I don't believe I've ever heard what Renae's exact scientific training is, or what exactly she does for NOAA.  But, any legitimate scientist must be skeptical (not scofftical) and open-minded.  From the episodes I've seen she comes across as apprpriately skeptical, and certainly the most stable person on the team.  Matt, Bobo, and Cliff come across as pseudoscientists at best.

 

When you met her in the northern Olympic Peninsula, was she in the field doing specific bigfoot research on her own, or was she doing field work for NOAA and just keeping an eye out for bigfoots?

 

As to her affiliation with the BFRO, the article above implies she is/was affiliated.

 

As for Matt Moneymaker's intolerance of skepticism, you must certainly be able to attest to it from personal experience.  Anyone who has seen the show, read his Twitter feed, or read his posts on the BFRO forum can figure that out.  I have a hard time believing it was his idea to include a skeptic on the team, although you state that was an AP edict.  If Matt M. was familiar with her bio, could he have suggested her because he felt she would make a relatively weak skeptic, one he and the boys could perhaps sway?  Was he aware of her mystical view of bigfoot at the time, or was that view developed after the show began?

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Ranae's father was a bigfoot believer, a pretty strong believer from what I understand, so she was certainly familiar with the ways of the bigfoot world beforehand.

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When I met Ranae, she was in the area doing field work for her job, and visited us at base camp. She didn't attend the expedition; just stopped by to talk for a little bit. She was a fisheries biologist for NOAA. Her field work was incredibly arduous; very difficult and impressive stuff.

She is considered a BFRO member only by virtue of being a member of the "team" on the show. I think MM may have set her up to have access to the database, but she never logged in.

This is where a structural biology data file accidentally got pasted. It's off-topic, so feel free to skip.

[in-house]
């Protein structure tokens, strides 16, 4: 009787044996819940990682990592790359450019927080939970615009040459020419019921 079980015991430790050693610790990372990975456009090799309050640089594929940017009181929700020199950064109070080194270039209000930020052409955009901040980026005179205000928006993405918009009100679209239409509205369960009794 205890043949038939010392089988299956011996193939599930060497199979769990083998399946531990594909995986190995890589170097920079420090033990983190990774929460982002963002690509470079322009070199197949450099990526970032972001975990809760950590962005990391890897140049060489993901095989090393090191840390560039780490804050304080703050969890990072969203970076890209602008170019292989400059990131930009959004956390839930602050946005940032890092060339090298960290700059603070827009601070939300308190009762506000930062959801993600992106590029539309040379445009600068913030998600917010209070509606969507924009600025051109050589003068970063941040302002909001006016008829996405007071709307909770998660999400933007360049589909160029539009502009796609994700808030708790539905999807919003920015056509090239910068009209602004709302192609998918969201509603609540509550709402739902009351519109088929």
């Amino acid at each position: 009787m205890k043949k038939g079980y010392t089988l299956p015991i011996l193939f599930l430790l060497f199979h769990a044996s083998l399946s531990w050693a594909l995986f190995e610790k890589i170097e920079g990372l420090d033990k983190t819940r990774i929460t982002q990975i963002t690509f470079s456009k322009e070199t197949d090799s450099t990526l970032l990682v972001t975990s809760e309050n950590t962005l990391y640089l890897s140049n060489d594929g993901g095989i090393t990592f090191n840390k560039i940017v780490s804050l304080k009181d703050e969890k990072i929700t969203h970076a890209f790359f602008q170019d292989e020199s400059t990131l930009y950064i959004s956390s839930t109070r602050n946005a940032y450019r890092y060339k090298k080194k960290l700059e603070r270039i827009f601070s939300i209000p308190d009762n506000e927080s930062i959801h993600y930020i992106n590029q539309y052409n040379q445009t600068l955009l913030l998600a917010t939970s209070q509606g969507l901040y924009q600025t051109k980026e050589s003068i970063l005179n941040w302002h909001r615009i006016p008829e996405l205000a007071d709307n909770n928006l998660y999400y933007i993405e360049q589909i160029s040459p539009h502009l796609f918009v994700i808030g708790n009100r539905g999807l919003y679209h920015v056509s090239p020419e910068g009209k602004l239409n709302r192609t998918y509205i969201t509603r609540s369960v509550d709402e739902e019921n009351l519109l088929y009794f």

There were other people who were optioned as the fourth team member; some of whom were straight men and some of whom were straight women. They weren't selected due to their belief in the existence of an unknown primate species, so her scientific/outdoor background and skeptical viewpoint were heavily deciding factors in the decision to cast her.

This article was the first I've ever heard of her "spiritual" views of the phenomenon, but I can't speak to whether or not she ever expressed that to MM. It was indeed MM who suggested her. It was his idea, and it was his idea for Tyler and me to shoot a video audition for her. He had a suspicion that she would be the type of candidate that they'd go for based on her background.

I am not aware of any other stories about why she was cast, but I can speak from direct experience with MM, the series, two pilots that were shot prior to Animal Planet becoming involved (I was in both), and having worked on the show as a fixer/field coordinator for two episodes. That's just my two cents. :)

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From the above article:

 

“We were in a very remote area of the Olympic Peninsula of Washington, sent in to areas that no human being would have any good reason to go to,†Holland recalled. “After finding about 30 samples, I saw a one-time flash of black fur. I was leading [the group] and when I came around the ridge line, I looked over my shoulder to make sure the team was OK, and along the opposite side of the river there was an opening in the canopy cover where I saw a flash of black fur pop through.

 

“Now, this just means that I saw a black animal running by,†said the skeptical Holland, who remains open-minded about the possibility of finding a Sasquatch.

 

 So the group she was leading was not one from the BFRO?  And the 30 samples were fish rather than bigfoot spoor?

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Yes, the samples were related to her profession, and she was leading a team of coworkers. That incident occurred on her professional time. That was not on a bigfoot-related outing. We've talked about that incident many times. That happened well before meeting any BFRO members.

Edited by Matt Pruitt